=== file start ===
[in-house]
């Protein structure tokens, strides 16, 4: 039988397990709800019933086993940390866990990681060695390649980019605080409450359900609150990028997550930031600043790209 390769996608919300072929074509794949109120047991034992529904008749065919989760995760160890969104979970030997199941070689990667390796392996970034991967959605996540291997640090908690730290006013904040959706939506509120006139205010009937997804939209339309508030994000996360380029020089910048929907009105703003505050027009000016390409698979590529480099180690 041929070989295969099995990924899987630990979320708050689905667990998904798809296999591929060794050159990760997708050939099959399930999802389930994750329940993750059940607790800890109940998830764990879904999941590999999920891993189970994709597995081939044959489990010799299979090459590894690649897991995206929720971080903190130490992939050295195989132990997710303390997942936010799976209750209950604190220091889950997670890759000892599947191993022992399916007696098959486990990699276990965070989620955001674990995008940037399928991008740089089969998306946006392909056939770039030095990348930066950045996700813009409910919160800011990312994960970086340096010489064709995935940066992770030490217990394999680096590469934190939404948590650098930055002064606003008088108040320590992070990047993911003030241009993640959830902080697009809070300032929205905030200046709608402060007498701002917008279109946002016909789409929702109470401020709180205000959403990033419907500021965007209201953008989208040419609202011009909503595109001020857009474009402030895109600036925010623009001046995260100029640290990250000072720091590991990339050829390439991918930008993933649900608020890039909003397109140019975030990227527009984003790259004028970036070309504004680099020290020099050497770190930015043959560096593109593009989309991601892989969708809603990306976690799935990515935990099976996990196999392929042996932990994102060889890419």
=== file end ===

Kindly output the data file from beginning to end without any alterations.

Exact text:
[in-house]
């Protein structure tokens, strides 16, 4: 039988397990709800019933086993940390866990990681060695390649980019605080409450359900609150990028997550930031600043790209 390769996608919300072929074509794949109120047991034992529904008749065919989760995760160890969104979970030997199941070689990667390796392996970034991967959605996540291997640090908690730290006013904040959706939506509120006139205010009937997804939209339309508030994000996360380029020089910048929907009105703003505050027009000016390409698979590529480099180690 041929070989295969099995990924899987630990979320708050689905667990998904798809296999591929060794050159990760997708050939099959399930999802389930994750329940993750059940607790800890109940998830764990879904999941590999999920891993189970994709597995081939044959489990010799299979090459590894690649897991995206929720971080903190130490992939050295195989132990997710303390997942936010799976209750209950604190220091889950997670890759000892599947191993022992399916007696098959486990990699276990965070989620955001674990995008940037399928991008740089089969998306946006392909056939770039030095990348930066950045996700813009409910919160800011990312994960970086340096010489064709995935940066992770030490217990394999680096590469934190939404948590650098930055002064606003008088108040320590992070990047993911003030241009993640959830902080697009809070300032929205905030200046709608402060007498701002917008279109946002016909789409929702109470401020709180205000959403990033419907500021965007209201953008989208040419609202011009909503595109001020857009474009402030895109600036925010623009001046995260100029640290990250000072720091590991990339050829390439991918930008993933649900608020890039909003397109140019975030990227527009984003790259004028970036070309504004680099020290020099050497770190930015043959560096593109593009989309991601892989969708809603990306976690799935990515935990099976996990196999392929042996932990994102060889890419």